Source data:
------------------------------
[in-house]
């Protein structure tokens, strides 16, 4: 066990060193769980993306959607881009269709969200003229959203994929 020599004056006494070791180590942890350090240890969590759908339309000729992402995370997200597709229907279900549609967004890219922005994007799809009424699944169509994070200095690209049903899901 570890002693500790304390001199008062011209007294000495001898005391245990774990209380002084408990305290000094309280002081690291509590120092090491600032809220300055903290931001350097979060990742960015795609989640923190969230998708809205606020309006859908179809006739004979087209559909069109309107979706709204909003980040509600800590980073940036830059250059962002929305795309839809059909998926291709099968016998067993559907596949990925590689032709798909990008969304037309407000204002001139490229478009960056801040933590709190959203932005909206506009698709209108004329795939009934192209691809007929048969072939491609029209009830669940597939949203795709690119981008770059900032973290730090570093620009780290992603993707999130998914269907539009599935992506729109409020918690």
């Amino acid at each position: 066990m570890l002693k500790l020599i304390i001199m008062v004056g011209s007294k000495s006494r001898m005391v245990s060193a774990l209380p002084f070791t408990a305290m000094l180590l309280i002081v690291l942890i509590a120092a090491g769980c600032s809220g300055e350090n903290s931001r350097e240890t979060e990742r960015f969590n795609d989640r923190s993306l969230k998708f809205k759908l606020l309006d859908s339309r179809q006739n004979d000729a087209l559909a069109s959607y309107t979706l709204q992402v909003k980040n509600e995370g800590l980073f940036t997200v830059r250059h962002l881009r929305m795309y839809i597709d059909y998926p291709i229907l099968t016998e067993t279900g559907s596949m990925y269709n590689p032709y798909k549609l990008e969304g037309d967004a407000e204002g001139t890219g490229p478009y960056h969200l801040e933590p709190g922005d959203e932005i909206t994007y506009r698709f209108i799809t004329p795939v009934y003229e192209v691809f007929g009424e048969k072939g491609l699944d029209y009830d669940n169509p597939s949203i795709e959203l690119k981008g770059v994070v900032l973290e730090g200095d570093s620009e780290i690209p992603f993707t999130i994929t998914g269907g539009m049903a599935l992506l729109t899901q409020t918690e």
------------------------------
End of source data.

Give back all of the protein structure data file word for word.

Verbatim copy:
[in-house]
């Protein structure tokens, strides 16, 4: 066990060193769980993306959607881009269709969200003229959203994929 020599004056006494070791180590942890350090240890969590759908339309000729992402995370997200597709229907279900549609967004890219922005994007799809009424699944169509994070200095690209049903899901 570890002693500790304390001199008062011209007294000495001898005391245990774990209380002084408990305290000094309280002081690291509590120092090491600032809220300055903290931001350097979060990742960015795609989640923190969230998708809205606020309006859908179809006739004979087209559909069109309107979706709204909003980040509600800590980073940036830059250059962002929305795309839809059909998926291709099968016998067993559907596949990925590689032709798909990008969304037309407000204002001139490229478009960056801040933590709190959203932005909206506009698709209108004329795939009934192209691809007929048969072939491609029209009830669940597939949203795709690119981008770059900032973290730090570093620009780290992603993707999130998914269907539009599935992506729109409020918690």
């Amino acid at each position: 066990m570890l002693k500790l020599i304390i001199m008062v004056g011209s007294k000495s006494r001898m005391v245990s060193a774990l209380p002084f070791t408990a305290m000094l180590l309280i002081v690291l942890i509590a120092a090491g769980c600032s809220g300055e350090n903290s931001r350097e240890t979060e990742r960015f969590n795609d989640r923190s993306l969230k998708f809205k759908l606020l309006d859908s339309r179809q006739n004979d000729a087209l559909a069109s959607y309107t979706l709204q992402v909003k980040n509600e995370g800590l980073f940036t997200v830059r250059h962002l881009r929305m795309y839809i597709d059909y998926p291709i229907l099968t016998e067993t279900g559907s596949m990925y269709n590689p032709y798909k549609l990008e969304g037309d967004a407000e204002g001139t890219g490229p478009y960056h969200l801040e933590p709190g922005d959203e932005i909206t994007y506009r698709f209108i799809t004329p795939v009934y003229e192209v691809f007929g009424e048969k072939g491609l699944d029209y009830d669940n169509p597939s949203i795709e959203l690119k981008g770059v994070v900032l973290e730090g200095d570093s620009e780290i690209p992603f993707t999130i994929t998914g269907g539009m049903a599935l992506l729109t899901q409020t918690e």